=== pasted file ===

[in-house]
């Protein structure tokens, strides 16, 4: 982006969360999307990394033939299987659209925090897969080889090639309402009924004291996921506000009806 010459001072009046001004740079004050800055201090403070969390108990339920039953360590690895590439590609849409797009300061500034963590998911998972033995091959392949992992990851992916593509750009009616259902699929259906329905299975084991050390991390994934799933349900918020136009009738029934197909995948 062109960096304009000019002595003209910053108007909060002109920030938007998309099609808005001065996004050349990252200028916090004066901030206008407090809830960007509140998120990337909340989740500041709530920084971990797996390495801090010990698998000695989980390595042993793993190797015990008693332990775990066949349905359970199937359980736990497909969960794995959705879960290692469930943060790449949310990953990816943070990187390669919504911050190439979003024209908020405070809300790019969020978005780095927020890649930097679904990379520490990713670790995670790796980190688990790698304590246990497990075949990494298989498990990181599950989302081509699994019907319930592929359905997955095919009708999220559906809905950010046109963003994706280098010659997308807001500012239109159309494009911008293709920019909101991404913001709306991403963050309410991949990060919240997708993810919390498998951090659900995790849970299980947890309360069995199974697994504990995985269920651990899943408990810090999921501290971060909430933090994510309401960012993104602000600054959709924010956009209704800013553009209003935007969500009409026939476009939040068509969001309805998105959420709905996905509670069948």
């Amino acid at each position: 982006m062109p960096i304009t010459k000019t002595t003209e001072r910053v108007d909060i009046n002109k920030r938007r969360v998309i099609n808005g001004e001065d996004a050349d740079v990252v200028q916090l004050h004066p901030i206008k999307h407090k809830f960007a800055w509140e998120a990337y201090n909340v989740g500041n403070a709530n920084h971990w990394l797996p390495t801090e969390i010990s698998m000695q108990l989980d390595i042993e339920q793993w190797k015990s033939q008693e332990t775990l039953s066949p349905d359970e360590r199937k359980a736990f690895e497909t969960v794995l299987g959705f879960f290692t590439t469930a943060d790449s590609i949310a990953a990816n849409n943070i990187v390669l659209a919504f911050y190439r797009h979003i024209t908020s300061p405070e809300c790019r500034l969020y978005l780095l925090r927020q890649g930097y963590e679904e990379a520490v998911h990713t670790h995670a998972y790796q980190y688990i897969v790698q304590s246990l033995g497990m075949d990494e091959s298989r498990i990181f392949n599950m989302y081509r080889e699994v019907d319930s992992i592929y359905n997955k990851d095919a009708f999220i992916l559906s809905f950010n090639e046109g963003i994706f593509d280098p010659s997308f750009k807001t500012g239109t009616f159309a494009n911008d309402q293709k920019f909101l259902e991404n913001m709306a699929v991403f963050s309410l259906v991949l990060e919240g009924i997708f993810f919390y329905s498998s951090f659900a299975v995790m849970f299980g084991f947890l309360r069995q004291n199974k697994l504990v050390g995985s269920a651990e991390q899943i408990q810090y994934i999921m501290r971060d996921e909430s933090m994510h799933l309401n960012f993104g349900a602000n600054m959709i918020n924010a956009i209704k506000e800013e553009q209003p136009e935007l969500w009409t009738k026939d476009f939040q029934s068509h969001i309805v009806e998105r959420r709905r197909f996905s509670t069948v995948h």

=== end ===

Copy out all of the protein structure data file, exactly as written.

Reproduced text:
[in-house]
């Protein structure tokens, strides 16, 4: 982006969360999307990394033939299987659209925090897969080889090639309402009924004291996921506000009806 010459001072009046001004740079004050800055201090403070969390108990339920039953360590690895590439590609849409797009300061500034963590998911998972033995091959392949992992990851992916593509750009009616259902699929259906329905299975084991050390991390994934799933349900918020136009009738029934197909995948 062109960096304009000019002595003209910053108007909060002109920030938007998309099609808005001065996004050349990252200028916090004066901030206008407090809830960007509140998120990337909340989740500041709530920084971990797996390495801090010990698998000695989980390595042993793993190797015990008693332990775990066949349905359970199937359980736990497909969960794995959705879960290692469930943060790449949310990953990816943070990187390669919504911050190439979003024209908020405070809300790019969020978005780095927020890649930097679904990379520490990713670790995670790796980190688990790698304590246990497990075949990494298989498990990181599950989302081509699994019907319930592929359905997955095919009708999220559906809905950010046109963003994706280098010659997308807001500012239109159309494009911008293709920019909101991404913001709306991403963050309410991949990060919240997708993810919390498998951090659900995790849970299980947890309360069995199974697994504990995985269920651990899943408990810090999921501290971060909430933090994510309401960012993104602000600054959709924010956009209704800013553009209003935007969500009409026939476009939040068509969001309805998105959420709905996905509670069948």
């Amino acid at each position: 982006m062109p960096i304009t010459k000019t002595t003209e001072r910053v108007d909060i009046n002109k920030r938007r969360v998309i099609n808005g001004e001065d996004a050349d740079v990252v200028q916090l004050h004066p901030i206008k999307h407090k809830f960007a800055w509140e998120a990337y201090n909340v989740g500041n403070a709530n920084h971990w990394l797996p390495t801090e969390i010990s698998m000695q108990l989980d390595i042993e339920q793993w190797k015990s033939q008693e332990t775990l039953s066949p349905d359970e360590r199937k359980a736990f690895e497909t969960v794995l299987g959705f879960f290692t590439t469930a943060d790449s590609i949310a990953a990816n849409n943070i990187v390669l659209a919504f911050y190439r797009h979003i024209t908020s300061p405070e809300c790019r500034l969020y978005l780095l925090r927020q890649g930097y963590e679904e990379a520490v998911h990713t670790h995670a998972y790796q980190y688990i897969v790698q304590s246990l033995g497990m075949d990494e091959s298989r498990i990181f392949n599950m989302y081509r080889e699994v019907d319930s992992i592929y359905n997955k990851d095919a009708f999220i992916l559906s809905f950010n090639e046109g963003i994706f593509d280098p010659s997308f750009k807001t500012g239109t009616f159309a494009n911008d309402q293709k920019f909101l259902e991404n913001m709306a699929v991403f963050s309410l259906v991949l990060e919240g009924i997708f993810f919390y329905s498998s951090f659900a299975v995790m849970f299980g084991f947890l309360r069995q004291n199974k697994l504990v050390g995985s269920a651990e991390q899943i408990q810090y994934i999921m501290r971060d996921e909430s933090m994510h799933l309401n960012f993104g349900a602000n600054m959709i918020n924010a956009i209704k506000e800013e553009q209003p136009e935007l969500w009409t009738k026939d476009f939040q029934s068509h969001i309805v009806e998105r959420r709905r197909f996905s509670t069948v995948h």